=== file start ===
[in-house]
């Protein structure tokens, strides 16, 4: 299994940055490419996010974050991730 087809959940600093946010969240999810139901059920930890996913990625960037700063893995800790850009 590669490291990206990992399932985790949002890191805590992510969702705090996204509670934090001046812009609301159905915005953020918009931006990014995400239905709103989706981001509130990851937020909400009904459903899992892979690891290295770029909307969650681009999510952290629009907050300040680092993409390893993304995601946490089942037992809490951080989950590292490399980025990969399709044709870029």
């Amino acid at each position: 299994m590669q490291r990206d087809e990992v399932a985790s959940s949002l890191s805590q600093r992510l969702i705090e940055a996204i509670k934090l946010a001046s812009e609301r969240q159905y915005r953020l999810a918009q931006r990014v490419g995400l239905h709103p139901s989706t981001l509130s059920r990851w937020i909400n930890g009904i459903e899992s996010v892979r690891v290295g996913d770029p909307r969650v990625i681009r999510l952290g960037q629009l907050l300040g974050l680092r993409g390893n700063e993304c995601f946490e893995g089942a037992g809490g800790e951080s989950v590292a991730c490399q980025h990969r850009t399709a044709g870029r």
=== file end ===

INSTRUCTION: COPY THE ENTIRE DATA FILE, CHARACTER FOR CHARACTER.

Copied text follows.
[in-house]
């Protein structure tokens, strides 16, 4: 299994940055490419996010974050991730 087809959940600093946010969240999810139901059920930890996913990625960037700063893995800790850009 590669490291990206990992399932985790949002890191805590992510969702705090996204509670934090001046812009609301159905915005953020918009931006990014995400239905709103989706981001509130990851937020909400009904459903899992892979690891290295770029909307969650681009999510952290629009907050300040680092993409390893993304995601946490089942037992809490951080989950590292490399980025990969399709044709870029």
């Amino acid at each position: 299994m590669q490291r990206d087809e990992v399932a985790s959940s949002l890191s805590q600093r992510l969702i705090e940055a996204i509670k934090l946010a001046s812009e609301r969240q159905y915005r953020l999810a918009q931006r990014v490419g995400l239905h709103p139901s989706t981001l509130s059920r990851w937020i909400n930890g009904i459903e899992s996010v892979r690891v290295g996913d770029p909307r969650v990625i681009r999510l952290g960037q629009l907050l300040g974050l680092r993409g390893n700063e993304c995601f946490e893995g089942a037992g809490g800790e951080s989950v590292a991730c490399q980025h990969r850009t399709a044709g870029r």